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Aphidinae : Macrosiphini : Coloradoa rufomaculata


Coloradoa rufomaculata

Green chrysanthemum aphid, Pale chrysanthemum aphid

On this page: Identification & Distribution Other aphids on the same host Damage & Control

Identification & Distribution

Coloradoa rufomaculata (see first two pictures below) are very small aphids found on cultivated chrysanthemum. Adult apterae have large bright red eyes and a green dorsum, marked with a few yellow and red spots of internal colour. The antennae are 0.5-0.7 times as long as body, with the terminal process 1.5-2.0 times as long as base of last antennal segment; antennal segments V & VI are dark brown. Antennal hairs are very short, about 0.25 times the basal diameter of segment III. The triommatidia is merged with the compound eye, so there is no distinct ocular tubercle. The apical rostral segment (RIV+V) is slender and pointed with six short secondary hairs, and is about 1.2 times the length of the second hind tarsal segment (HTII); (cf. Coloradoa tanacetina, which has RIV+V less than 1.1 times HTII). The dorsum bears numerous fan-shaped hairs (cf. Coloradoa tanacetina, which has very small dorsal hairs weakly club-shaped, or with only slightly expanded apices). The siphunculi vary in pigmentation from dusky just at the apex to almost wholly dark; they are symmetrically swollen just before apex, and are 0.17-0.20 times the body length (cf. Coloradoa tanacetina, which has siphunculi 0.13-0.18 times the body length). The siphunculi are almost smooth on the basal part, compared to the coarsely imbricated distal part (cf. Coloradoa artemisiae, which has siphunculi that are coarsely imbricated on both the basal and distal parts. The cauda is pale or dusky, oblong, triangular, not constricted, with 4-5 hairs. The body length of adult Coloradoa rufomaculata apterae is 0.9-1.5 mm.

Note: The red and yellow spots which gave the aphid its scientific name are not visible in clarified mounts. The red spots are the eyes of developing embryos.

Images above by permission, copyright Sunil Joshi & Poorani, J. Aphids of Karnataka (accessed 12/2/20).

The alate Coloradoa rufomaculata (not pictured) is green with pale marginal and intersegmental sclerites. The antennae and tips of legs are black, and the siphunculi and cauda are dark. The antennae have 6-10 secondary rhinaria on segment III, 6-10 on IV and 0-3 on V.

The image below shows a clarified mount of a Coloradoa rufomaculata apterous vivipara.

Image above by permission, copyright Sunil Joshi & Poorani, J. Aphids of Karnataka (accessed 12/2/20).

Coloradoa rufomaculata is monoecious on chrysanthemum and Artemisia species, especially florists chrysanthemum (nominally Dendranthema × grandiflorum) and Indian chrysanthemum (Chrysanthemum indicum). The aphid has the peculiar habit of settling in the notches of the serrated leaves of the host plant. In India it is often found in association with Aphis gossypii and Macrosiphoniella sanborni. Oviparae and males have been reported from Australia, but most populations are anholocyclic. Coloradoa rufomaculata has a cosmopolitan distribution including North America, Europe, central and east Asia and Australia, but is mainly found in glasshouses in cold temperate climates.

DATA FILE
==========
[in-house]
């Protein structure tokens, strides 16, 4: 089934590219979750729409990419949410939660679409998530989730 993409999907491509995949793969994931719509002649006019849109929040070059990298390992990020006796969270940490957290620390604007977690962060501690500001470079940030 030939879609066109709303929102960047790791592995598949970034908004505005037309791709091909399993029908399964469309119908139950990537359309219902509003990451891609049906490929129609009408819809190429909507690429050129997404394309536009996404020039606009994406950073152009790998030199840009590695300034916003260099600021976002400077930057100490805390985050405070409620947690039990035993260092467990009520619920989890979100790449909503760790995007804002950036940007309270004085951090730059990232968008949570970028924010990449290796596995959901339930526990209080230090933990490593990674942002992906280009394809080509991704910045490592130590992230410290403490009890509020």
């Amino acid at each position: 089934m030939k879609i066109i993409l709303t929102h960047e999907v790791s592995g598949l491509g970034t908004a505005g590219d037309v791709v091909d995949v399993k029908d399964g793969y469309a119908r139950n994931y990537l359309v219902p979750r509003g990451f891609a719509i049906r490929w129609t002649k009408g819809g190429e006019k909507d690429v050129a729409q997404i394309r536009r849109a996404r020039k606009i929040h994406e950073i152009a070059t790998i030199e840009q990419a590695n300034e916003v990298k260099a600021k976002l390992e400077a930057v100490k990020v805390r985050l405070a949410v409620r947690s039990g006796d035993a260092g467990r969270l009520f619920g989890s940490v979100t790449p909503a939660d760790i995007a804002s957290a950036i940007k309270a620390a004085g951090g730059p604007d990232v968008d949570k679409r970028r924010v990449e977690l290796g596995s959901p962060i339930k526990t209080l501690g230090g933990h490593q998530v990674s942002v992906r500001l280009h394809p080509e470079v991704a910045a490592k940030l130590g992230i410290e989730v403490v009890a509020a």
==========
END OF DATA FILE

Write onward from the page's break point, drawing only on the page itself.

Other aphids on the same host

Coloradoa rufomaculata has been recorded from 2 chrysanthemum species (Chrysanthemum coronarium, Chrysanthemum indicum).

Coloradoa rufomaculata has been recorded from 9 artemisia species (Artemisia absinthium, Artemisia annua, Artemisia argyi, Artemisia capillaris, Artemisia gmelinii, Artemisia indica, Artemisia ludoviciana, Artemisia princeps, Artemisia vulgaris).


Damage and control

Coloradoa rufomaculata is known to transmit three plant viruses, including one affecting chrysanthemums (chrysanthemum virus B). Miller & Stoetzel (1997) report that the aphid can become problematic on glasshouse chrysanthemums in the USA.

Khan et al. (2021) review insect pest and disease management on chrysanthemum in Bangladesh. The major aphids which severely infest Chrysanthemum indicum are Aphis gossypii, Aphis fabae, Coloradoa rufomaculata, Macrosiphoniella sanborni and Myzus persicae. Aphids feed from the phloem of the vascular bundles of early shoots and leaves. Plant parts affected by aphids will wilt, discolor or deform. Aphids are regularly found in groups on plant tips, shoots of new growth or flowers. Collection and destruction of the infested leaves, twigs, inflorescences and pods of the chrysanthemum crop, encouragement of predators, and use of Neem leaf extract can often effectively manage the insect pests. For severe infestations, insecticides such as dimethoate and imidacloprid may be required to reduce the aphid population significantly.


We are very grateful to Sunil Joshi & J. Poorani, Aphids of Karnataka for permission to reproduce their images of aphids.

We have used the keys and species accounts of Wilson (1908) and Heie (1980-1995), along with information from Roger Blackman & Victor Eastop in Aphids on Worlds Plants. We fully acknowledge these authors and those listed in the reference sections as the source for the (summarized) taxonomic information we have presented. Any errors in identification or information are ours alone, and we would be very grateful for any corrections. For assistance on the terms used for aphid morphology we suggest the figure provided by Blackman & Eastop (2006).

Useful weblinks


  • Khan et al. (2021). Chrysanthemum production in Bangladesh: Significance the insect pests and diseases management: A review. Journal of Multidisciplinary Applied Natural Science 1(1), 25-35. Full text

  • Miller, G.L. & Stoetzel, M.B. (1997). Aphids associated with chrysanthemums in the United States. The Florida Entomologist 80(2), 218-239. Full text

  • Wilson, H.F. (1908). The Green Aphis of the Chrysanthemum - Aphis rufomaculata. Entomological News 19(6), 261-262. Full text